Tribe Culture Change | Four key attributes of strong safety culture
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26 Nov Four key attributes of strong safety culture

Four golden medals


What’s our approach to changing safety culture? Once upon a time I would’ve given a fairly simple answer to that question.

You see, JOMC have been in this business for over 2 decades now. And personally I’ve been doing it for over 10 years, so it’d be very easy for me to reel off some typical steps and be done with it.

We know that for some organisations, who’ve never embarked on this type of thing, we could just go through a structured set of stages to create a strong and sustainable safety culture. As long as you adapt as you go along and recognise and deal with challenges, you can do something that’s very effective.

But for other organisations it’s not that simple. Like those who’ve:

  • tried and failed
  • achieved their goals but now things are tailing off
  • been successful and want to build on that success

The secret here is to think about the end result

What does strong safety culture look like to you? By starting with this in mind, your approach to creating it becomes much more meaningful. Because you can actually work out what you really need to do, understand the absolutes and be very flexible with it. Instead of sticking to a rigid formula that runs the risk of failing.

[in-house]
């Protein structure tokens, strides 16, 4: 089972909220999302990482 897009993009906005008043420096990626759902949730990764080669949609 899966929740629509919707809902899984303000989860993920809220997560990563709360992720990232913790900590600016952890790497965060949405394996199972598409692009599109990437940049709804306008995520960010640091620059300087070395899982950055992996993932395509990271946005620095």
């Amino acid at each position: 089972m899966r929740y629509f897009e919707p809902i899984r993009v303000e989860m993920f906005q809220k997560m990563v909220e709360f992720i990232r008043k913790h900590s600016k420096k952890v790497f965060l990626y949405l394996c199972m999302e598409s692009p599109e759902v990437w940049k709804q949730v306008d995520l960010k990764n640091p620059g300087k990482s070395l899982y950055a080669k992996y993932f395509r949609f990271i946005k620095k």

So, going back to my longevity in the game (I may have just begun my inevitable descent into sounding like a hackneyed old veteran), here are my top four attributes of a truly world-class safety culture:

  1. A compelling sense of purpose: clear and inspiring vision, alongside a practical sense of how to get there.
  2. Engaging leadership: people who demonstrate honesty, integrity and create transparency across the business. They are visible, engage with their people regularly and understand what it takes to coach people to give them ownership, rather than just dictating instructions.
  3. Personal responsibility at all levels: individuals who recognise the importance and impact of their own behaviour, take ownership of issues where they can, and look out for their team members.
  4. An effective process of continual improvement: belief at every level in the importance of continuous improvement with simple, practical processes to enable it, allowing both shared learning and effective feedback.

Are all four attributes in place at your organisation? Read our examples of strong safety culture for advice on how to get there.

Mark Ormond
Mark Ormond
mark.ormond@tribecc.com